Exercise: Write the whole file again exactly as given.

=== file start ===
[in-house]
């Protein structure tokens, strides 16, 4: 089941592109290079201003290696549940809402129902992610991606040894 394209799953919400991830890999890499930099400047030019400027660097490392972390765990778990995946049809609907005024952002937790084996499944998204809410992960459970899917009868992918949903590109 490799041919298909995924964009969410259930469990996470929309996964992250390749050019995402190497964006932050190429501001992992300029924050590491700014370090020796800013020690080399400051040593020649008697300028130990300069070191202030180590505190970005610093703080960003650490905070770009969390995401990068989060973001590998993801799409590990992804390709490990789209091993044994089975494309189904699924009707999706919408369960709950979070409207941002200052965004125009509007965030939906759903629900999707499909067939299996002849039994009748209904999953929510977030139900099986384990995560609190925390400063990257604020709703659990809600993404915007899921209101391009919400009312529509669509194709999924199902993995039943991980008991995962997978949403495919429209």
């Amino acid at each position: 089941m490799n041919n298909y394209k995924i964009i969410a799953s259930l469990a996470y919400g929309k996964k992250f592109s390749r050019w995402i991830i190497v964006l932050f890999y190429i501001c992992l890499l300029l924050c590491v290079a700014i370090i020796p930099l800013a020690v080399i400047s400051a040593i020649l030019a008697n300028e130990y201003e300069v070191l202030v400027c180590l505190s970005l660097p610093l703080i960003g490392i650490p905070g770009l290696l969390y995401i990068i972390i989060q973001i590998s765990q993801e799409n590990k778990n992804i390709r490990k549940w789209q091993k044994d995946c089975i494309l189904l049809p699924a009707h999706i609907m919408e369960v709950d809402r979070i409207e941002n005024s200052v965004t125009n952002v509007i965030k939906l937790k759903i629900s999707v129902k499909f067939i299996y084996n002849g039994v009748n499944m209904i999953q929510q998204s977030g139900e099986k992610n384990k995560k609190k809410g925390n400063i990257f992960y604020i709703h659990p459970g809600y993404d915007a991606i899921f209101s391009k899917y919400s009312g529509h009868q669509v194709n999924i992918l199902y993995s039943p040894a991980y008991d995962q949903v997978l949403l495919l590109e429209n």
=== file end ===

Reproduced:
[in-house]
């Protein structure tokens, strides 16, 4: 089941592109290079201003290696549940809402129902992610991606040894 394209799953919400991830890999890499930099400047030019400027660097490392972390765990778990995946049809609907005024952002937790084996499944998204809410992960459970899917009868992918949903590109 490799041919298909995924964009969410259930469990996470929309996964992250390749050019995402190497964006932050190429501001992992300029924050590491700014370090020796800013020690080399400051040593020649008697300028130990300069070191202030180590505190970005610093703080960003650490905070770009969390995401990068989060973001590998993801799409590990992804390709490990789209091993044994089975494309189904699924009707999706919408369960709950979070409207941002200052965004125009509007965030939906759903629900999707499909067939299996002849039994009748209904999953929510977030139900099986384990995560609190925390400063990257604020709703659990809600993404915007899921209101391009919400009312529509669509194709999924199902993995039943991980008991995962997978949403495919429209």
């Amino acid at each position: 089941m490799n041919n298909y394209k995924i964009i969410a799953s259930l469990a996470y919400g929309k996964k992250f592109s390749r050019w995402i991830i190497v964006l932050f890999y190429i501001c992992l890499l300029l924050c590491v290079a700014i370090i020796p930099l800013a020690v080399i400047s400051a040593i020649l030019a008697n300028e130990y201003e300069v070191l202030v400027c180590l505190s970005l660097p610093l703080i960003g490392i650490p905070g770009l290696l969390y995401i990068i972390i989060q973001i590998s765990q993801e799409n590990k778990n992804i390709r490990k549940w789209q091993k044994d995946c089975i494309l189904l049809p699924a009707h999706i609907m919408e369960v709950d809402r979070i409207e941002n005024s200052v965004t125009n952002v509007i965030k939906l937790k759903i629900s999707v129902k499909f067939i299996y084996n002849g039994v009748n499944m209904i999953q929510q998204s977030g139900e099986k992610n384990k995560k609190k809410g925390n400063i990257f992960y604020i709703h659990p459970g809600y993404d915007a991606i899921f209101s391009k899917y919400s009312g529509h009868q669509v194709n999924i992918l199902y993995s039943p040894a991980y008991d995962q949903v997978l949403l495919l590109e429209n």